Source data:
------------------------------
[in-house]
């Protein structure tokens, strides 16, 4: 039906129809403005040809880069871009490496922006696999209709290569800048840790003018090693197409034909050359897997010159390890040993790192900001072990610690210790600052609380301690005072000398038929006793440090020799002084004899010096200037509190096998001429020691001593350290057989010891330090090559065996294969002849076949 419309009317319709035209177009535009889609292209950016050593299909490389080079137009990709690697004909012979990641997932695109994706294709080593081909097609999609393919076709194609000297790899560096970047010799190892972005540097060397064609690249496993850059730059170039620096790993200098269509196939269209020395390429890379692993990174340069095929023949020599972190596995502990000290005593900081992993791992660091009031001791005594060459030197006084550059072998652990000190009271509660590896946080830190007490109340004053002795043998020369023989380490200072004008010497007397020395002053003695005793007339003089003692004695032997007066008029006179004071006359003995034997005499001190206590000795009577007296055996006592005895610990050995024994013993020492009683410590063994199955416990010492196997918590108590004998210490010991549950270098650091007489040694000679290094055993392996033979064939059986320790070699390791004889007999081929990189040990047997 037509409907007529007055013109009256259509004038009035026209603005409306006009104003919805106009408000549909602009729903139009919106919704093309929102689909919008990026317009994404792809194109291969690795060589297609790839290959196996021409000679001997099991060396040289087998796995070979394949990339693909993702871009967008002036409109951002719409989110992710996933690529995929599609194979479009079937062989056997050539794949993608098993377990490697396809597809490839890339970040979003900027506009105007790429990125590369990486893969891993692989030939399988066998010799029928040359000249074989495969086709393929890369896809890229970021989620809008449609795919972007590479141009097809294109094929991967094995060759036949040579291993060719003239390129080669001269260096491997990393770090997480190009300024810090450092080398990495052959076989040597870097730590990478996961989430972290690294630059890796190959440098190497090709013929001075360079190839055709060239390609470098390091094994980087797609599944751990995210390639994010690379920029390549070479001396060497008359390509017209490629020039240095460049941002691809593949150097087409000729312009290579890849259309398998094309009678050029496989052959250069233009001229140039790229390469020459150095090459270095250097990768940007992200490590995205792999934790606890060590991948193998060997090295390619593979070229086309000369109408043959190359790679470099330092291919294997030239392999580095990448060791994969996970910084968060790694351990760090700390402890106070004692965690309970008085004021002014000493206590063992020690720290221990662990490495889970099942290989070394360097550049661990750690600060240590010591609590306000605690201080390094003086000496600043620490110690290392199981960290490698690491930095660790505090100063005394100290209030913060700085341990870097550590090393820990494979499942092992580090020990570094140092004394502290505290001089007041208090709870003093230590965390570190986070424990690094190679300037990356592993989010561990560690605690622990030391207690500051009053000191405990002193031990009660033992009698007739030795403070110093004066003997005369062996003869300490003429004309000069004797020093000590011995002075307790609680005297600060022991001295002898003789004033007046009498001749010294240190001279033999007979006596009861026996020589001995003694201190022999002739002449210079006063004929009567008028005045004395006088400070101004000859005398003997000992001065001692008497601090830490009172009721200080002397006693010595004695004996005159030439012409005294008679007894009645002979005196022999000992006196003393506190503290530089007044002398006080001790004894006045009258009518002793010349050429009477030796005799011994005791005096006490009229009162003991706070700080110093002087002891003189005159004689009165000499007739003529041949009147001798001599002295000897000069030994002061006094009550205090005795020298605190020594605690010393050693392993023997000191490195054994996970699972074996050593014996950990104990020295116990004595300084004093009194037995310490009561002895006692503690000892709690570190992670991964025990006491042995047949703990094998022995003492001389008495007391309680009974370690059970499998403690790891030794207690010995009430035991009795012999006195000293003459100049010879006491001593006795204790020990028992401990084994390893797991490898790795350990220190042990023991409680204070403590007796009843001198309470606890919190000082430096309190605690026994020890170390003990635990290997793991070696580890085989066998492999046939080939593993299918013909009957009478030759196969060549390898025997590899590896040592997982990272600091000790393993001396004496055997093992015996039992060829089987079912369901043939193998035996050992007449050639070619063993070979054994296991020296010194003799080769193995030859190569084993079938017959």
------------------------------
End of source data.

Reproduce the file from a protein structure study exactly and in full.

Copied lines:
[in-house]
């Protein structure tokens, strides 16, 4: 039906129809403005040809880069871009490496922006696999209709290569800048840790003018090693197409034909050359897997010159390890040993790192900001072990610690210790600052609380301690005072000398038929006793440090020799002084004899010096200037509190096998001429020691001593350290057989010891330090090559065996294969002849076949 419309009317319709035209177009535009889609292209950016050593299909490389080079137009990709690697004909012979990641997932695109994706294709080593081909097609999609393919076709194609000297790899560096970047010799190892972005540097060397064609690249496993850059730059170039620096790993200098269509196939269209020395390429890379692993990174340069095929023949020599972190596995502990000290005593900081992993791992660091009031001791005594060459030197006084550059072998652990000190009271509660590896946080830190007490109340004053002795043998020369023989380490200072004008010497007397020395002053003695005793007339003089003692004695032997007066008029006179004071006359003995034997005499001190206590000795009577007296055996006592005895610990050995024994013993020492009683410590063994199955416990010492196997918590108590004998210490010991549950270098650091007489040694000679290094055993392996033979064939059986320790070699390791004889007999081929990189040990047997 037509409907007529007055013109009256259509004038009035026209603005409306006009104003919805106009408000549909602009729903139009919106919704093309929102689909919008990026317009994404792809194109291969690795060589297609790839290959196996021409000679001997099991060396040289087998796995070979394949990339693909993702871009967008002036409109951002719409989110992710996933690529995929599609194979479009079937062989056997050539794949993608098993377990490697396809597809490839890339970040979003900027506009105007790429990125590369990486893969891993692989030939399988066998010799029928040359000249074989495969086709393929890369896809890229970021989620809008449609795919972007590479141009097809294109094929991967094995060759036949040579291993060719003239390129080669001269260096491997990393770090997480190009300024810090450092080398990495052959076989040597870097730590990478996961989430972290690294630059890796190959440098190497090709013929001075360079190839055709060239390609470098390091094994980087797609599944751990995210390639994010690379920029390549070479001396060497008359390509017209490629020039240095460049941002691809593949150097087409000729312009290579890849259309398998094309009678050029496989052959250069233009001229140039790229390469020459150095090459270095250097990768940007992200490590995205792999934790606890060590991948193998060997090295390619593979070229086309000369109408043959190359790679470099330092291919294997030239392999580095990448060791994969996970910084968060790694351990760090700390402890106070004692965690309970008085004021002014000493206590063992020690720290221990662990490495889970099942290989070394360097550049661990750690600060240590010591609590306000605690201080390094003086000496600043620490110690290392199981960290490698690491930095660790505090100063005394100290209030913060700085341990870097550590090393820990494979499942092992580090020990570094140092004394502290505290001089007041208090709870003093230590965390570190986070424990690094190679300037990356592993989010561990560690605690622990030391207690500051009053000191405990002193031990009660033992009698007739030795403070110093004066003997005369062996003869300490003429004309000069004797020093000590011995002075307790609680005297600060022991001295002898003789004033007046009498001749010294240190001279033999007979006596009861026996020589001995003694201190022999002739002449210079006063004929009567008028005045004395006088400070101004000859005398003997000992001065001692008497601090830490009172009721200080002397006693010595004695004996005159030439012409005294008679007894009645002979005196022999000992006196003393506190503290530089007044002398006080001790004894006045009258009518002793010349050429009477030796005799011994005791005096006490009229009162003991706070700080110093002087002891003189005159004689009165000499007739003529041949009147001798001599002295000897000069030994002061006094009550205090005795020298605190020594605690010393050693392993023997000191490195054994996970699972074996050593014996950990104990020295116990004595300084004093009194037995310490009561002895006692503690000892709690570190992670991964025990006491042995047949703990094998022995003492001389008495007391309680009974370690059970499998403690790891030794207690010995009430035991009795012999006195000293003459100049010879006491001593006795204790020990028992401990084994390893797991490898790795350990220190042990023991409680204070403590007796009843001198309470606890919190000082430096309190605690026994020890170390003990635990290997793991070696580890085989066998492999046939080939593993299918013909009957009478030759196969060549390898025997590899590896040592997982990272600091000790393993001396004496055997093992015996039992060829089987079912369901043939193998035996050992007449050639070619063993070979054994296991020296010194003799080769193995030859190569084993079938017959």